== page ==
I’m not saying that, but they’re my way and it’s what launched me into writing the book eventually and discovering really this whole hidden form of marketing that I called contact marketing in the book. Here’s the thing about cartoons. When magazines and newspapers run editorial readership surveys, what they find Mark is that the cartoons are almost always the best read and remembered part of anything they’re in editorially, and if you think about that for a second that’s amazing, because these are collective works. Everything that’s in there is created by some of the best creative minds in the country. All the articles, all the ads, everything is supposed to get your attention and be memorable.
Mark S A Smith: Yes.
Stu Heinecke: All of this, these little stories distilled down to a few lines and a couple lines of text are what stick, what gets people to, in the case of The New Yorker it’s what gets them to open the magazine even. So, they’re amazing.
Mark S A Smith: What’s even more powerful is that The New Yorker runs collections of their cartoons on a regular basis that you can pick up on the news stand which sell for three times more than the average magazine that they sell. Obviously there’s something going on here.
Stu Heinecke: Yeah, well my friend, Bob Mankoff, the cartoon editor at the magazine said, in a recent survey, that they found that 98% of their readers read the magazine. Actually I guess what they do is they read the cartoons first and the other two percent is the best part, were lying.
Mark S A Smith: I love it. So, what that means is we can disrupt by using things such as cartoons because they are top of mind and we’ve illustrated that they are the most read thing in one of the most popular magazines in the United States. Now, one of the things I think is really interesting that I want to rewind back to that you pointed out that in your cartoon that got my attention, was I was the hero.
Stu Heinecke: Yes.
Mark S A Smith: That is one of the secrets to being disruptive. Don’t make the product the hero. Make the customer the hero.
Stu Heinecke: That’s right.
Mark S A Smith: Yet, so many people make the product the hero.
Stu Heinecke: Thank about it. If you’re familiar with Miller beer and their slogan, It’s Miller Time.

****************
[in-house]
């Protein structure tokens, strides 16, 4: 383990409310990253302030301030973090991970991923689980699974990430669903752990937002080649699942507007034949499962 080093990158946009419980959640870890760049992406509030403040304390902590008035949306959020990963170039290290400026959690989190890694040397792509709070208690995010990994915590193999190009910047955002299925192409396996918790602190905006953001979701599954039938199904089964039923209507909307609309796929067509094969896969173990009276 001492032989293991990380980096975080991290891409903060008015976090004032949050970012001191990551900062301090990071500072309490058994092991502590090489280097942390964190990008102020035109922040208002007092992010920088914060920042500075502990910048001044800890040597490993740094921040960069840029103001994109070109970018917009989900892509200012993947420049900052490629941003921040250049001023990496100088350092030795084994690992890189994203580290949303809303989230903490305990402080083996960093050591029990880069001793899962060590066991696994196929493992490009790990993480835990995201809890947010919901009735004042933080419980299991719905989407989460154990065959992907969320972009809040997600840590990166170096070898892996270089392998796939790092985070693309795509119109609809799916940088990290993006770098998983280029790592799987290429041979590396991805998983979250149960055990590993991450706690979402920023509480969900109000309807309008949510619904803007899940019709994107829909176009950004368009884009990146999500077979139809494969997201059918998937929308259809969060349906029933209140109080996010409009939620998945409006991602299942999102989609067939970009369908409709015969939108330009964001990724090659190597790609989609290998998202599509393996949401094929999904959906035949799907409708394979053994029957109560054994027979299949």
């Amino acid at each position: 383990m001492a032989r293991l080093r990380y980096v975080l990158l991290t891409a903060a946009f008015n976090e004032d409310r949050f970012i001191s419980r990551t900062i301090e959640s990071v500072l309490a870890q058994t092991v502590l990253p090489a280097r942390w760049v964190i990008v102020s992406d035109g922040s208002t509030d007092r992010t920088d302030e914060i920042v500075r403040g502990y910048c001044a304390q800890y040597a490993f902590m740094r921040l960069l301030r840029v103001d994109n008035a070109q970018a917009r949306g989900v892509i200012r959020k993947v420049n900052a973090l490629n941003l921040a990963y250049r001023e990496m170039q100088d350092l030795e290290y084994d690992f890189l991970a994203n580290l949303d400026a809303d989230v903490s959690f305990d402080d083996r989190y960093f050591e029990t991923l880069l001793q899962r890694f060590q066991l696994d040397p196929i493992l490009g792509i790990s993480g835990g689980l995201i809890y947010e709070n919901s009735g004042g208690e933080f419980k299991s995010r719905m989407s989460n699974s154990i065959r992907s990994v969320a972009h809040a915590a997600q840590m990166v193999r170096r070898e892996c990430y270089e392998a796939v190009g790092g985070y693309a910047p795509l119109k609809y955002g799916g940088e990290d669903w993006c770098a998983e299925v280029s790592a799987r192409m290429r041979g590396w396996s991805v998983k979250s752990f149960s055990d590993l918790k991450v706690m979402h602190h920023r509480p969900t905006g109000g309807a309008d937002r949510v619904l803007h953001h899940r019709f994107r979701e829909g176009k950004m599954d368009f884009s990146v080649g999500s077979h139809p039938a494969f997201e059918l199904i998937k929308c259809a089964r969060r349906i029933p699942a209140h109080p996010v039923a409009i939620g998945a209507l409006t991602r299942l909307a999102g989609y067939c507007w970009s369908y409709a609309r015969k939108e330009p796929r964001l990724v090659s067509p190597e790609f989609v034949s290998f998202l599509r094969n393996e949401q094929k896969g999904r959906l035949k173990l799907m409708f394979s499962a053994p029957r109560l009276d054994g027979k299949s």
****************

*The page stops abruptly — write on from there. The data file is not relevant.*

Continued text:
Mark S A Smith: That’s right.
Stu Heinecke: If you got a poster that said, and it’s a big poster, that says, it’s Miller Time, Mark, what would you do with it? You’d throw it away.
Mark S A Smith: Yeah, right.
Stu Heinecke: It’s junk. It’s about them. It has nothing to do with you. If you send a cartoon that resonates with people, so, another aspect of cartoons that it’s cartoons, really any form of humor is about truth being revealed with a twist.
Mark S A Smith: Isn’t that the truth?
Stu Heinecke: It is exactly the truth. That’s what I was going to say. That’s why we find ourselves, when we’re laugh about things we say, gosh, that’s so true. I’ve been through something like that or I know someone like that. There’s always some point of agreement that is delivered, I would say subliminally in a cartoon. If you see the cartoon and you go, that’s cool, you already got it.
Mark S A Smith: That’s it.
Stu Heinecke: You already got the message. So, craft the message and plant it carefully and certainly that doesn’t mean putting your logo on the buildings that shows through the window in the background, you know, or some chaztky on the desk. It has to be about the recipient.
Mark S A Smith: Yeah, that’s right.
Stu Heinecke: You’re right. It has to be about the recipient and it has to be something that they feel is true about themselves.
Mark S A Smith: That brings up an interesting concept which is how do you plant ideas around disruptive products and services in somebody’s mind? How do you create inception?